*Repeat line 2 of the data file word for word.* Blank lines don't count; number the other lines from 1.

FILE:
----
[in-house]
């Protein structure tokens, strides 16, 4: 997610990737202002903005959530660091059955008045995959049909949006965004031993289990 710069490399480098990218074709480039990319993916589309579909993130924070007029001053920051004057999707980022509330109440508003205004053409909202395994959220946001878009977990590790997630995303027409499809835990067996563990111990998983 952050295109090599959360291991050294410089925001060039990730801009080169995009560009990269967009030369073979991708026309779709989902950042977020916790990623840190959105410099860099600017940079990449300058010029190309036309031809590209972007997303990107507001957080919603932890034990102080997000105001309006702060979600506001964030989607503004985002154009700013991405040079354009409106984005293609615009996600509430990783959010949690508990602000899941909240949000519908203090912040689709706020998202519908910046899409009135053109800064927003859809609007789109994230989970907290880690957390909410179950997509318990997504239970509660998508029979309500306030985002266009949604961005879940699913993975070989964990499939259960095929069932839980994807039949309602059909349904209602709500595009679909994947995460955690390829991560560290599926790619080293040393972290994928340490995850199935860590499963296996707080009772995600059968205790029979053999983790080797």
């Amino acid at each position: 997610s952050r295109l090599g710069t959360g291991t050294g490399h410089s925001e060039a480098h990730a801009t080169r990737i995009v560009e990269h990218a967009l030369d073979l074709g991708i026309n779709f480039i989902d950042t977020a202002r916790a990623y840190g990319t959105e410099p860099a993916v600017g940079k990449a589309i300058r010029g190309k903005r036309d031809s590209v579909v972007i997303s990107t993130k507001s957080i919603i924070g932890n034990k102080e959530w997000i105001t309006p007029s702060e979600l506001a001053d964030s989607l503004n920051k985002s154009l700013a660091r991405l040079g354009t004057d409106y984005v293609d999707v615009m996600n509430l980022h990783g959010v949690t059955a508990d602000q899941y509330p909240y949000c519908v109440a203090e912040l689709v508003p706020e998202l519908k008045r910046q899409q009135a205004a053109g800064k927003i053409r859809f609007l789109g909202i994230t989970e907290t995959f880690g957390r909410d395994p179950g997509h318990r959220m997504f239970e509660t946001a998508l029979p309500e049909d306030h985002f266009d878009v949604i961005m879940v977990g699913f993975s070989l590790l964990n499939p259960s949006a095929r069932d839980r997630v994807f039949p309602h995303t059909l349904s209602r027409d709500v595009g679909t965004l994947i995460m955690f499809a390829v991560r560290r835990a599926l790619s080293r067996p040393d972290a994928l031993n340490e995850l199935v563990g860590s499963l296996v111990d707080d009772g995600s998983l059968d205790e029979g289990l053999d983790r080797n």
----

């Protein structure tokens, strides 16, 4: 997610990737202002903005959530660091059955008045995959049909949006965004031993289990 710069490399480098990218074709480039990319993916589309579909993130924070007029001053920051004057999707980022509330109440508003205004053409909202395994959220946001878009977990590790997630995303027409499809835990067996563990111990998983 952050295109090599959360291991050294410089925001060039990730801009080169995009560009990269967009030369073979991708026309779709989902950042977020916790990623840190959105410099860099600017940079990449300058010029190309036309031809590209972007997303990107507001957080919603932890034990102080997000105001309006702060979600506001964030989607503004985002154009700013991405040079354009409106984005293609615009996600509430990783959010949690508990602000899941909240949000519908203090912040689709706020998202519908910046899409009135053109800064927003859809609007789109994230989970907290880690957390909410179950997509318990997504239970509660998508029979309500306030985002266009949604961005879940699913993975070989964990499939259960095929069932839980994807039949309602059909349904209602709500595009679909994947995460955690390829991560560290599926790619080293040393972290994928340490995850199935860590499963296996707080009772995600059968205790029979053999983790080797």